I caught a little bit of flack earlier this year (and not just the playful kind from my girlfriend) over my insistence to NOT see Ocean’s 8. I stand by my decision, and I still allow for the possibility of seeing it if I am given a compelling reason. Basically, my choice boiled down to three simple facts. One, it’s a reboot/sequel to a remake, which violates my personal rules. Two, it’s yet another bit of the, “Hey, let’s do it with ladies this time!” spin that has yet to produce an actual good movie. Just because you flip the gender dynamics of a franchise doesn’t mean you’ve actually come up with a compelling story. Third, even if I wanted to see it, the trailers told me (and a plot summation online confirmed) that there was no actual motivation for this heist, just Sandra Bullock “wanting to.” She was a criminal, got caught, went to jail, and her first inclination when she gets out is to go right back to being a crook, with a shoehorned revenge subplot in there because reasons. But really, she just wants to do her thing, get rich, and get away with it. I’m supposed to root for her, or any of her cohorts, why, exactly?
There’s a reason Steven Soderbergh didn’t want to do a fourth film after Ocean’s 13, and there’s a reason he handed off the directing duties this time: he knew there was no story worth telling in this universe anymore. Sure, he stayed on as a Producer, might as well cash the check if the studio’s willing to stupidly pay him, but he knew there was nothing there.
Well thankfully, we have a real heist film, with a real cast not just there to draw star power, and a filmmaker who knows how to craft a story. Directed by Oscar-winner Steve McQueen (12 Years a Slave) and co-written by McQueen and Gone Girl author Gillian Flynn, we have Widows, adapted from the 80s TV series produced by the late, great Verity Lambert (the original Producer of Doctor Who), a wonderfully gripping heist thriller that not only keeps you guessing, but keeps you invested in the characters.
From the opening sequence I was hooked, as McQueen spends the first few minutes firmly establishing eight distinct characters, and then kills half of them. Four married couples are shown with alternating views into their home and work lives, both for the men and the women. Harry and Veronica Rawlings (Liam Neeson and Viola Davis, respectively) live in a posh area of Chicago and seem very much in love with each other (complete with some uncomfortable looking make-out sessions). Linda Perelli (Michelle Rodriguez) is an entrepreneuse running a shop and trying to make ends meet while raising her children and dealing with her compulsive gambler husband Carlos (Manuel Garcia-Rulfo). Alice Gunner (Elizabeth Debicki) is physically abused by her husband Florek (Jon Bernthal), but she takes it as the cost of living as a “kept woman,” and she at least finds it better than living with her physically AND emotionally abusive mother (Jacki Weaver). Finally, there’s Jimmy and Amanda Nunn (Coburn Goss and Carrie Coon), parents to a newborn son who live in a small apartment, but seem to get along fine.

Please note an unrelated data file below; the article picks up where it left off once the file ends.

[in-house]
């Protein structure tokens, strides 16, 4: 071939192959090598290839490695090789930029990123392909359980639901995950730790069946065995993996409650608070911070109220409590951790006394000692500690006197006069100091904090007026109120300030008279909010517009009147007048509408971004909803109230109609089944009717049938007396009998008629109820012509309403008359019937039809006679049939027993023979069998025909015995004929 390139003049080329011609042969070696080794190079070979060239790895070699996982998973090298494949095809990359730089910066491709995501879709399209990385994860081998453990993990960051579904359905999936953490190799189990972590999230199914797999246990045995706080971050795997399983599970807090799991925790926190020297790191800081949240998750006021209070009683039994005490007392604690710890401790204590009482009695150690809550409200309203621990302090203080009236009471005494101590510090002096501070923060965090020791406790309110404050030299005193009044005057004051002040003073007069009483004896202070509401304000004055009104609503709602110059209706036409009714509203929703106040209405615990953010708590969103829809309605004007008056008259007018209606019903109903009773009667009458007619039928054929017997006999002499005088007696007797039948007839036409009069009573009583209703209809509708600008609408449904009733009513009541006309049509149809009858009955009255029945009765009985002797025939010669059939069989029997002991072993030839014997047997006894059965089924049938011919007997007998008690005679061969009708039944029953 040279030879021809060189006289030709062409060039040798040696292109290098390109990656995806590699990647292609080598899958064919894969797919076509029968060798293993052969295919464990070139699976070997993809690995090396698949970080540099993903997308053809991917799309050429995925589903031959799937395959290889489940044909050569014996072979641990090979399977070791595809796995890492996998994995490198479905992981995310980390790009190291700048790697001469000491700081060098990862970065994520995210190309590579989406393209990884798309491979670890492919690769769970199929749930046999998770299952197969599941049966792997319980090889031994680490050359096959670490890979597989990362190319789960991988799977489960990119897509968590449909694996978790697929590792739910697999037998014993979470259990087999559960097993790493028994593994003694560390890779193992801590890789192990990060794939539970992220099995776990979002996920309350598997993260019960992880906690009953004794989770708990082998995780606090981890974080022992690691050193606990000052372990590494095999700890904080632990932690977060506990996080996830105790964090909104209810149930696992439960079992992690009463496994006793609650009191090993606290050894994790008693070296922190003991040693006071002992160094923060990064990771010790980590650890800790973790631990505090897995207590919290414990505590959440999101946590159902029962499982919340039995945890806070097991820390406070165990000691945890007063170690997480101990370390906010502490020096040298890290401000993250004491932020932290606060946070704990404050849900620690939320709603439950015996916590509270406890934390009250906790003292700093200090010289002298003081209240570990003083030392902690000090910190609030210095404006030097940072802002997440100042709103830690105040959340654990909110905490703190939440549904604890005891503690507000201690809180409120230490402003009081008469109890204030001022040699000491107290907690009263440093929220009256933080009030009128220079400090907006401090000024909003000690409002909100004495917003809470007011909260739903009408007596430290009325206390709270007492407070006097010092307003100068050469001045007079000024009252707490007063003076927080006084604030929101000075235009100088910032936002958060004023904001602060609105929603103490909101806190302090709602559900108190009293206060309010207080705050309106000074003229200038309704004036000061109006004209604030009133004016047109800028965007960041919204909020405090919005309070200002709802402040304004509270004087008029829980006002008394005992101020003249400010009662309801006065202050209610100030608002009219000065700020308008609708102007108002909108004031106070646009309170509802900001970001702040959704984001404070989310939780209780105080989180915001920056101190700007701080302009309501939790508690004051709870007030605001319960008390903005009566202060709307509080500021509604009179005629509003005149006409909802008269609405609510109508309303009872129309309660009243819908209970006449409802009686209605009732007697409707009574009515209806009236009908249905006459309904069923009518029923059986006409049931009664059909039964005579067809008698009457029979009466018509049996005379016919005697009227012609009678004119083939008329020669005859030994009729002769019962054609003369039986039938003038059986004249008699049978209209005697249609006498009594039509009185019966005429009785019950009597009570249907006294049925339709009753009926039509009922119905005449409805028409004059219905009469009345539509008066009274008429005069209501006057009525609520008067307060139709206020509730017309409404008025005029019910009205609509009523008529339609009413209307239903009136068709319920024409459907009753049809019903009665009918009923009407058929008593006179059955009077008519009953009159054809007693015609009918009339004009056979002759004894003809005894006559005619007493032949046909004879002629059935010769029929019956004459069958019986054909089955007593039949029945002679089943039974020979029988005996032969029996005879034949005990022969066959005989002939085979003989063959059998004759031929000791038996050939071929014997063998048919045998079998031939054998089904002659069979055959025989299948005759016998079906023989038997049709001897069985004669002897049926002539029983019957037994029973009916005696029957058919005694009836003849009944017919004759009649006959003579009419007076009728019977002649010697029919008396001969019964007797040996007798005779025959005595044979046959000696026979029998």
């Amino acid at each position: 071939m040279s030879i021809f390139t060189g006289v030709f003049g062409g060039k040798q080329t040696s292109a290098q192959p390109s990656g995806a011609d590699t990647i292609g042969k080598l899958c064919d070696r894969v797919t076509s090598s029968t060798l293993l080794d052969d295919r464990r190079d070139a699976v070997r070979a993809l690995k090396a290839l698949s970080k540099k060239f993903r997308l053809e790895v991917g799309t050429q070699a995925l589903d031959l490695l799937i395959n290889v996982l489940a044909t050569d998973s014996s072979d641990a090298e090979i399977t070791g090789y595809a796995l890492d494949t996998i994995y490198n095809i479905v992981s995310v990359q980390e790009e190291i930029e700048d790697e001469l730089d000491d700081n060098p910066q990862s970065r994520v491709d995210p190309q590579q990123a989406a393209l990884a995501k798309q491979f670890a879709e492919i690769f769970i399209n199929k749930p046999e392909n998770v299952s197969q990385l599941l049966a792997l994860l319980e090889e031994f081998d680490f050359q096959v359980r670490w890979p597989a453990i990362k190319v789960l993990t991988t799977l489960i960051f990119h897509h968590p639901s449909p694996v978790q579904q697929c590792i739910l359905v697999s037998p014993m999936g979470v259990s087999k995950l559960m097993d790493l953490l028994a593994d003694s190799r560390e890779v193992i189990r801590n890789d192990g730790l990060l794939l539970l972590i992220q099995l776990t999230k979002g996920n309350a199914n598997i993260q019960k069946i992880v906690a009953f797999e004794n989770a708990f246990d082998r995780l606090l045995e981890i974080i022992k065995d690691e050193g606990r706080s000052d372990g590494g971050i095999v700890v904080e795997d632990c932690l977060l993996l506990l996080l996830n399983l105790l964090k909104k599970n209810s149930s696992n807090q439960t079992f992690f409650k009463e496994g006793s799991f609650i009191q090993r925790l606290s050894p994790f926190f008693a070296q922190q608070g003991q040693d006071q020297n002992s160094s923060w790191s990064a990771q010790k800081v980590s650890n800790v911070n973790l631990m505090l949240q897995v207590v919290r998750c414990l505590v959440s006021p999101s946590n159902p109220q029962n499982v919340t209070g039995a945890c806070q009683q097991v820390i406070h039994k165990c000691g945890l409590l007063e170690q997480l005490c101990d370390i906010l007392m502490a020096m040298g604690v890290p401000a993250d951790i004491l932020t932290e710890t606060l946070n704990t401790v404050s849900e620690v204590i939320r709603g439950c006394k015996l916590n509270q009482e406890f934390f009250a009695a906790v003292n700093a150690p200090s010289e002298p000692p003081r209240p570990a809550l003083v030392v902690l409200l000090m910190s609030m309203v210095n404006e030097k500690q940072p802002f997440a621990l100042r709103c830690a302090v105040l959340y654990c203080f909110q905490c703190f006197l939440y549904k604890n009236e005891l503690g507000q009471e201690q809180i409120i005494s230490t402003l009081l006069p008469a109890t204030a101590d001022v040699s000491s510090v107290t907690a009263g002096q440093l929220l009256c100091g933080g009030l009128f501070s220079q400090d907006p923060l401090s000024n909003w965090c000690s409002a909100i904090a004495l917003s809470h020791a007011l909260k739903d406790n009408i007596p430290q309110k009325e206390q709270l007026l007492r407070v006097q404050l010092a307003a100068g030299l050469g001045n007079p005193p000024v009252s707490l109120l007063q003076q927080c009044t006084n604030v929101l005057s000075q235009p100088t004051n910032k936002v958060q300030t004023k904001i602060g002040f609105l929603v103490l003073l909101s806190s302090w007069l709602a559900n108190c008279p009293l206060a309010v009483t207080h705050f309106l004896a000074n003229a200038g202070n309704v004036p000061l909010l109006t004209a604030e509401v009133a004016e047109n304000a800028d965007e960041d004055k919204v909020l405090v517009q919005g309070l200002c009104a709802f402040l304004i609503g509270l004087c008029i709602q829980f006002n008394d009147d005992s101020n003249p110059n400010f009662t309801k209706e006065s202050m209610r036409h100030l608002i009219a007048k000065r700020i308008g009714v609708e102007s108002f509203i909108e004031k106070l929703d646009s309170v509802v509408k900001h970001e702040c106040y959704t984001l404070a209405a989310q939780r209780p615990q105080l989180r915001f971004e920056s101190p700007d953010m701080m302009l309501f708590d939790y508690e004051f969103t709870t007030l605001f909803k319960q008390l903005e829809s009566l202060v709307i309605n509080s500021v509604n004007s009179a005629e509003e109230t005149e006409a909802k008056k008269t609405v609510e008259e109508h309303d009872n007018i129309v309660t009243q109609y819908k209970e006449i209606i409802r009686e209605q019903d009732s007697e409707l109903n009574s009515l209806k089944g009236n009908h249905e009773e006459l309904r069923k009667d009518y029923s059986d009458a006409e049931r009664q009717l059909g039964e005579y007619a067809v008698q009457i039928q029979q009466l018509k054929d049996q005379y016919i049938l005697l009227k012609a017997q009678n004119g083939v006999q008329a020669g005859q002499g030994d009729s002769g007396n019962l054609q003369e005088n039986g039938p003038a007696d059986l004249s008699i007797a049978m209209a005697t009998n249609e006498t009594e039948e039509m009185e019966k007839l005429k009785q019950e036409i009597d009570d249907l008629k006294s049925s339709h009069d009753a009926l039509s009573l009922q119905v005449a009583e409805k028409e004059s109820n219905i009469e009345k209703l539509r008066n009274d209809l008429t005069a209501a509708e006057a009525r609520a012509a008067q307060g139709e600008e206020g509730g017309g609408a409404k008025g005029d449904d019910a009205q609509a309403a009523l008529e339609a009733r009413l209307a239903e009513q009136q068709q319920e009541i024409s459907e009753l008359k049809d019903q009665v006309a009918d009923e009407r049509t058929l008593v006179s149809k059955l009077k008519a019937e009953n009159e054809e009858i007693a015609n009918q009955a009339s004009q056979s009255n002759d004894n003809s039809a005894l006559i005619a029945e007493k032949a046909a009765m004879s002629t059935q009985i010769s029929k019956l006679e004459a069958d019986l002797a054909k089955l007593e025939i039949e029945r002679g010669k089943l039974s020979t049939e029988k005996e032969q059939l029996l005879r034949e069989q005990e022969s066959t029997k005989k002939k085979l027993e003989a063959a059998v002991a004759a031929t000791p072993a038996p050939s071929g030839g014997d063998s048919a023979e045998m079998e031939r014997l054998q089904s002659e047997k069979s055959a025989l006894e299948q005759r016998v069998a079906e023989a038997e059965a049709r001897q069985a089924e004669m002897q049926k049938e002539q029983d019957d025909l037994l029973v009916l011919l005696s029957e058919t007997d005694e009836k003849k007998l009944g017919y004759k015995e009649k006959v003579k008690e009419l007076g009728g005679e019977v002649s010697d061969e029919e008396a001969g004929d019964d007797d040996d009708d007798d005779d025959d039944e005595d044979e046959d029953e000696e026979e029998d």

The opening rotates between scenes of the domestic lives these four couples lead and a botched robbery job. Harry is the ring leader of a heist gang and the other three husbands are his crew. After being chased by the people they robbed as well as the Chicago police, it appears that they’re going to get away (even though one has a gunshot wound), until their final escape is ambushed and their getaway van destroyed with all inside. This may seem like a spoiler, but the film is called Widows after all. Obviously the hubbies got to go or there’s no movie. But even with that knowledge, the care with which all eight characters are established before the inevitable demise of half of them shows how well McQueen and Gillian are at crafting a story and giving characters their motivations.